Aug 1, 2010
Aug 1, 2010
For it is the God who commanded light to shine out of darkness, who has shone in our hearts to give the light of the knowledge of the glory of God in the face of Jesus Christ. 2 Corinthians 4:6
In the beginning the world was dark and void until God’s words flipped a switch and there was light. While it may be hard to imagine a world without light, we have experienced other types of darkness: discouragement, disappointment, and sorrow to name a few.
Trusting God in the darkness is difficult. We pray for Him to instantly change our circumstances; and while He sometimes does, we often find ourselves waiting for Him in a hard place. Paul was familiar with waiting and challenges. In 2 Corinthians 4:7-15, Paul describes being persecuted and struck down. Instead of requiring God to intervene with a bright light from heaven, which he had experienced before on the road to Damascus, Paul patiently relied on God to sustain him. Although unseen, God’s goodness, presence, and strength were at work. Paul knew that having God in his life was enough. God was all the light he needed.
You think you have to be someplace else or accomplish something more to find peace. But it’s right here. God has yet to bless anyone except where they actually are. Dallas Willard
The Staggering Question
He said to me, “Son of man, can these bones live?” —Ezekiel 37:3
Can a sinner be turned into a saint? Can a twisted life be made right? There is only one appropriate answer— “O Lord God, You know” (Ezekiel 37:3). Never forge ahead with your religious common sense and say, “Oh, yes, with just a little more Bible reading, devotional time, and prayer, I see how it can be done.”
It is much easier to do something than to trust in God; we see the activity and mistake panic for inspiration. That is why we see so few fellow workers with God, yet so many people working for God. We would much rather work for God than believe in Him. Do I really believe that God will do in me what I cannot do? The degree of hopelessness I have for others comes from never realizing that God has done anything for me. Is my own personal experience such a wonderful realization of God’s power and might that I can never have a sense of hopelessness for anyone else I see? Has any spiritual work been accomplished in me at all? The degree of panic activity in my life is equal to the degree of my lack of personal spiritual experience.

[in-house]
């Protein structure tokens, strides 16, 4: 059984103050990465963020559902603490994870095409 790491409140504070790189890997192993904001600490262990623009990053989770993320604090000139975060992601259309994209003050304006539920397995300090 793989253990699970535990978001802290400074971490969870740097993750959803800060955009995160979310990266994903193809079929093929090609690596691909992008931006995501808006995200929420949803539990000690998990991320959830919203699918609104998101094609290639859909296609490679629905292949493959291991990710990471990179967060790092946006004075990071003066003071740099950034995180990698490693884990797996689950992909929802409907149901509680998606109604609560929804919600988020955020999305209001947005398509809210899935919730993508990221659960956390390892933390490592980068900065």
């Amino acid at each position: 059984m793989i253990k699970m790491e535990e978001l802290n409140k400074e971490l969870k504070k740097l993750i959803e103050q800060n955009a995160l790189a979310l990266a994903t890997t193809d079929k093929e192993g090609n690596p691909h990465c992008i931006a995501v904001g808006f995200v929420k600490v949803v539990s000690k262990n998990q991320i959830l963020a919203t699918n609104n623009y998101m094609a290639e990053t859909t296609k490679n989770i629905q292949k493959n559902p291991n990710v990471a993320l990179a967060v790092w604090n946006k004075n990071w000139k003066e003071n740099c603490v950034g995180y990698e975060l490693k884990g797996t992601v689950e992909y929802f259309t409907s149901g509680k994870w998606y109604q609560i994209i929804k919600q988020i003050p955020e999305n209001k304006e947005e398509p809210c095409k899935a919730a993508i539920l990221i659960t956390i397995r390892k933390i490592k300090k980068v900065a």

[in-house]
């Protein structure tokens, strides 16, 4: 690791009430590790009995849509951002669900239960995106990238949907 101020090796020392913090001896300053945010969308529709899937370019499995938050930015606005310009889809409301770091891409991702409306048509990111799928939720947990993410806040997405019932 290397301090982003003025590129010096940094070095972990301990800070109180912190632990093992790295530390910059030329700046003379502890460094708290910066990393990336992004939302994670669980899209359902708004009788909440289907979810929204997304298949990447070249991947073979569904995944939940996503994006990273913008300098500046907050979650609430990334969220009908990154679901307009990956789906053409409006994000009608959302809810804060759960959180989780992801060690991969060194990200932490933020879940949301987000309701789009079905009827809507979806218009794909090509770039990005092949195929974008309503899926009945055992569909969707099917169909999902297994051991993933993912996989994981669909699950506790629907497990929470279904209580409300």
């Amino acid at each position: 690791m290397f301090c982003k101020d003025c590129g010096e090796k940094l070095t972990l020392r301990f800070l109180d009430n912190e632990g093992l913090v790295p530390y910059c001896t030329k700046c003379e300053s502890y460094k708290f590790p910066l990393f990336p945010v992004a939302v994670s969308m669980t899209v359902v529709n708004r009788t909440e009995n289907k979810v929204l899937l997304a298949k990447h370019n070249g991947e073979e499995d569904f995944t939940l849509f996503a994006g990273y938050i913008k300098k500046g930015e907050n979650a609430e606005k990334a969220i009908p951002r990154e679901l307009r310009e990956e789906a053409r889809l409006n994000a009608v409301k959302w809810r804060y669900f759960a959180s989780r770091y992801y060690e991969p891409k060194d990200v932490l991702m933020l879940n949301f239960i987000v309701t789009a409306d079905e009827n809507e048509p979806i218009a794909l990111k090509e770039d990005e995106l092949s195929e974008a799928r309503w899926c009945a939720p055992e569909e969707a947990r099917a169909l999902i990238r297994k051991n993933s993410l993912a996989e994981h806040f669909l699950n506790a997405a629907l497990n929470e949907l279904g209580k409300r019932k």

“Behold, O My people, I will open your graves…” (Ezekiel 37:12). When God wants to show you what human nature is like separated from Himself, He shows it to you in yourself. If the Spirit of God has ever given you a vision of what you are apart from the grace of God (and He will only do this when His Spirit is at work in you), then you know that in reality there is no criminal half as bad as you yourself could be without His grace. My “grave” has been opened by God and “I know that in me (that is, in my flesh) nothing good dwells” (Romans 7:18). God’s Spirit continually reveals to His children what human nature is like apart from His grace.
The great thing about faith in God is that it keeps a man undisturbed in the midst of disturbance. Notes on Isaiah, 1376 R
David was confident that the Lord was always right there with him (Ps. 16:8). His psalms reveal that in surveying his life, he saw God’s fingerprints all over it. Like David, we must train our spiritual eyes to notice evidence of the heavenly Father’s presence in our life.
Seeing with spiritual eyes isn’t a now-and-then kind of thing—it’s a lifestyle. In the Sermon on the Mount, Jesus said, “Blessed are the pure in heart, for they shall see God” (Matt. 5:8). Those who walk before the Lord with a clear conscience will take captive unholy thoughts, habits, attitudes, and words. They will cast out sin and live in righteousness. As a result, such believers have a spiritual clarity that sharpens their awareness of God’s presence and involvement in their life.
I developed a habit years ago that has helped me to focus on Him. When I lie down and talk to the Lord before going to sleep, I try to recall the events of my day. What I’m really doing is looking for evidence of God’s hand at work. How did He guide this decision? Answer this question? Protect me in this situation? Help me in this relationship? Appreciating the Lord’s handiwork a second time (even when the initial experience may have been difficult) etches the reality of His love deeper in my heart.
The evidence of God’s great power is all over your life, if only you will see it. Viewing the world with wide-open spiritual eyes changes one’s perspective. Instead of saying, “I can’t,” say, “I can because the Lord always enables me.” Live confident in the loving, omnipotent God, who dwells within you.